Ownership and exploitation of non-personal, including IoT and M2M, data trigger new legal challenges during the time when they are expected to become more valuable.
iConsumer brings news on non-personal data, including Internet of Things and Machine to Machine data, and their applicable regime and legal challenges to be dealt in the coming years.
From data ownership…
Digital assets of non-personal data are a fundamental resource for the economic growth of companies.
Many of these data are generated without the direct intervention of a human operator (the so-called machine-generated data). Indeed, they come from the sensors of interconnected smart objects, the so-called Internet of Things devices. And, after being subject to data analytics, they become valuable information ready for reuse. Companies exchange large datasets as goods through contractual arrangements, which, however, may raise several legal challenges.
Commentators name it “data ownership”, referring to the right to exclusively control use large amounts of non-personal data held by companies.
Certain existing legal regimes might provide a substantial degree of protection on this type of datasets, that is to say
- Copyright protection, which could be relevant for the protection of single data included datasets;
- Rights on databases (i.e., copyright and sui generis right) under Directive 96/9/EC;
- Trade secrets, established under Directive (EU) 2016/9433;
- Patent; and
- Real property.
However, such existing protection regimes cannot provide appropriate protection to entities that control and economically exploit datasets. The shortcomings of the legal framework led several commentators in favor of establishing a new exclusive and absolute right on the use of large datasets to overcome the limitations of the legal framework. However, according to some scholars, the provision of new exclusive rights on non-personal data might considerably restrict the free flow of data and would represent a substantial barrier to entry into the Big Data markets.
The Commission and other EU institutions agreed with this latter discourse and promulgated a Regulation to foster the free flow of non-personal data, that Regulation (EU) 2018/1807.
… To the free flow of non-personal IoT and M2M data and its legal challenges
As you may already know from a previous post by Tommaso Ricci, on 4 October 2018, the EU Parliament enacted the Regulation (EU) 2018/1807 on the free flow of non-personal data. The Regulation is the outcome of numerous studies and consultations of the Commission concerning non-personal data access and ownership.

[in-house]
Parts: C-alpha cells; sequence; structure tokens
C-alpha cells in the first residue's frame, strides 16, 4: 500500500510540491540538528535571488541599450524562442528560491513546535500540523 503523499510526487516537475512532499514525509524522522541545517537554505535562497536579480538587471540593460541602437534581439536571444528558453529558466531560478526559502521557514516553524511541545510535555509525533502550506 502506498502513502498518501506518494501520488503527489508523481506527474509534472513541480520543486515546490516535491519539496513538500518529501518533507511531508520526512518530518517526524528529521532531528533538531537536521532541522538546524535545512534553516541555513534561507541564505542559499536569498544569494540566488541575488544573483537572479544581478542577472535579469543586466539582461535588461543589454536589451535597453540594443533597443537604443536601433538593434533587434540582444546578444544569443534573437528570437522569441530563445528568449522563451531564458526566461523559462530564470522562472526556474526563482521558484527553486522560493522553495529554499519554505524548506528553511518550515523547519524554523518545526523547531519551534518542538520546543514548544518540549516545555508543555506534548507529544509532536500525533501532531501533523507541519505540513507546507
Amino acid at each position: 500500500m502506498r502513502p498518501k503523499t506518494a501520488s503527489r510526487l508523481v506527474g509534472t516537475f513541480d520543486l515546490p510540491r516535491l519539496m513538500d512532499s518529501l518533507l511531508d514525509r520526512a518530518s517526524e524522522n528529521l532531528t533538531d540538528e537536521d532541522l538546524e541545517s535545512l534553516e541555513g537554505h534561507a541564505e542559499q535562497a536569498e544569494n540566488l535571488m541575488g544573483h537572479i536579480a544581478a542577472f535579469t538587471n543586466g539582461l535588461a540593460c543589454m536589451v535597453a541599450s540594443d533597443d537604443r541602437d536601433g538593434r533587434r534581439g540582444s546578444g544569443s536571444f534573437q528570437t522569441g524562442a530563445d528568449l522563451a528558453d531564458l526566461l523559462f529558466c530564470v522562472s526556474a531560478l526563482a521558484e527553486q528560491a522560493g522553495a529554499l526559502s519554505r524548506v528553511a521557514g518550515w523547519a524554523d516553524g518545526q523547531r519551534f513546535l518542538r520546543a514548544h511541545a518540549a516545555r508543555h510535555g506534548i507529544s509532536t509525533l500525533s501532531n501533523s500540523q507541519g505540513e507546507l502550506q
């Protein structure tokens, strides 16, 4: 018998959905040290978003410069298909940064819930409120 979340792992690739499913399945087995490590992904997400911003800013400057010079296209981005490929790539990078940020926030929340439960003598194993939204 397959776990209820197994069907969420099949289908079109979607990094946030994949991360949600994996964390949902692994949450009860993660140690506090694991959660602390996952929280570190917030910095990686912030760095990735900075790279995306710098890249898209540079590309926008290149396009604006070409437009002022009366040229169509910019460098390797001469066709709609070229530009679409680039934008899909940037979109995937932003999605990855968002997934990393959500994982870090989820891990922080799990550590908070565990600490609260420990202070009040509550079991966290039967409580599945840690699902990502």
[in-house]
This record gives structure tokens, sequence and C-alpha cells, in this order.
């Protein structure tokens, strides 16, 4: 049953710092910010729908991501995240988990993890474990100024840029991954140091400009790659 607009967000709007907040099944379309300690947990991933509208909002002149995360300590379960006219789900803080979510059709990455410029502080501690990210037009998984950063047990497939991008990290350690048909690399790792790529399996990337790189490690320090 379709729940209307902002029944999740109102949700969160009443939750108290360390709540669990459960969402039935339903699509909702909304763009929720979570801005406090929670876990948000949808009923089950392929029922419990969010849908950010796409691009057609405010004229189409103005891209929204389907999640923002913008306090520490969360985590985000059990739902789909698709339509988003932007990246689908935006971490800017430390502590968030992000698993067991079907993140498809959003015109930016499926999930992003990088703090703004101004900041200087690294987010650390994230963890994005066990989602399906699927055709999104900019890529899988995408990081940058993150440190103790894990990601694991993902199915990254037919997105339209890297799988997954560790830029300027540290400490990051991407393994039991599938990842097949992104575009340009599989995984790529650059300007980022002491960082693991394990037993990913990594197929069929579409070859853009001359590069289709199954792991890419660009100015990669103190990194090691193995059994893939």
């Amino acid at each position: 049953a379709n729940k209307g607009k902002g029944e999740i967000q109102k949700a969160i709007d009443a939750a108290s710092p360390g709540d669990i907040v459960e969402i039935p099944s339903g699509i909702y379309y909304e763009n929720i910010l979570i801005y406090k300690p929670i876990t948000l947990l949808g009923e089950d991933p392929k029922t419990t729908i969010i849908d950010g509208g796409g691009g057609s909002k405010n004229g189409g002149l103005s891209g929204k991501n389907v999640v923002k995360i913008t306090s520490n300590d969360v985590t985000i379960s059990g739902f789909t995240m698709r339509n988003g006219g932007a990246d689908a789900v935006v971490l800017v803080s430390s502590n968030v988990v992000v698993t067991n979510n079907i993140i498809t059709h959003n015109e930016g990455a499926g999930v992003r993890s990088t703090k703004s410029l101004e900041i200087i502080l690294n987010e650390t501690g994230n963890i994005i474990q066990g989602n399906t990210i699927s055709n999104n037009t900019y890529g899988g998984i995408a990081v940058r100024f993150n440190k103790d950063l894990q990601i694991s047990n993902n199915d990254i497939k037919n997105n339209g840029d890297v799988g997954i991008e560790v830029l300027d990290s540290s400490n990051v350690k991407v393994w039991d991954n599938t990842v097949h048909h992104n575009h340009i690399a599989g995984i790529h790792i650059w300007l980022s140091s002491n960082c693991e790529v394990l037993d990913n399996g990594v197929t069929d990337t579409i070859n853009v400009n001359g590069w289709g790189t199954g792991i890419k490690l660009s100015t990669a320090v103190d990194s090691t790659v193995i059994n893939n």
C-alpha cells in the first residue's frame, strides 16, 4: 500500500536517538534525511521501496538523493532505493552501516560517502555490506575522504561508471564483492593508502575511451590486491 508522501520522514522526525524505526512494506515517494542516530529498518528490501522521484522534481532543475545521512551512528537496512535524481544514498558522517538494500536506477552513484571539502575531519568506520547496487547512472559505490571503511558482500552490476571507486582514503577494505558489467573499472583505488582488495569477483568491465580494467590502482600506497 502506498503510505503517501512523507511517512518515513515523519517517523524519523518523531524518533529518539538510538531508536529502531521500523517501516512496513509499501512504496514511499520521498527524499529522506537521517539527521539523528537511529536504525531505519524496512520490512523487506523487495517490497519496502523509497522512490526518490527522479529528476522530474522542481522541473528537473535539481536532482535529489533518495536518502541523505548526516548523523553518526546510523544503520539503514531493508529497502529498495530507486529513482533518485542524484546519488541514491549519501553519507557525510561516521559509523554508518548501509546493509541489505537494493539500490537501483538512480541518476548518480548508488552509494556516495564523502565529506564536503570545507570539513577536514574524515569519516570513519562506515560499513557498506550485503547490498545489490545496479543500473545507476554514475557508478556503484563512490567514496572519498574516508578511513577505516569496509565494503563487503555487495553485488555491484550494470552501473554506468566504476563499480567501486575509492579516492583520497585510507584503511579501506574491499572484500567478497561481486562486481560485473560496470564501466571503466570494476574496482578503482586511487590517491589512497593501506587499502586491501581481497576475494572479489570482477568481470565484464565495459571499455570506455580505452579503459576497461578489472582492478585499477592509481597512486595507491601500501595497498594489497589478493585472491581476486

The primary purpose of the Regulation is to unleash the full potential of the European Data Economy and the Digital Single Market Strategy. As Vice-President for the Digital Single Market Andrus Ansip puts it,
our economy is increasingly driven by data. With the regulation on the free flow of non-personal data and the General Data Protection Regulation, we have a comprehensive framework for a common European data space and the free movement of all data within the European Union.
The free flow of non-personal data provisions is in line with existing rules for the free movement and portability of personal data in the EU (e.g., Article 20 of the GDPR). In particular, the new Regulation on non-personal data is aimed at ensuring the following:
The free flow of data across borders
The new provisions set a framework for data storing and processing across the EU and prevent data localization restrictions. Member States are supposed to inform the EU Commission about any data localization limitations. In response, the EU Commission, in turn, will assess if they are justifiable. Therefore, the Regulation will enable the free flow of non-personal data creating a common European space for data. In the case of a mixed dataset (i.e., including data of personal and non-personal data), the GDPR provision guaranteeing the free flow of personal data will apply to the personal data part of the set, and the free flow of non-personal data principle will apply to the non-personal part.
Data availability for regulatory control
Public authorities will be able to access data for scrutiny and supervisory control wherever it is stored or processed in the EU. Member States may sanction users that do not provide upon request by the competent authority access to data stored in another EU Member State.
The development of codes of conduct
The adoption of codes of conduct will make the market for cloud services more flexible and the data services in the EU more affordable. In particular, under Article 6 of the Regulation, the EU Commission will encourage and facilitate the development of codes of conduct at the EU level to contribute to a competitive data economy. They will be based on the principles of transparency and interoperability and will take due account of open standards.
You can read an example of how non-personal data can be exploited in the sports sector in this article Why Federer knew to lose the tennis match of the century.
Soon, we’ll see whether such rules will foster the development of the digital economy within the EU.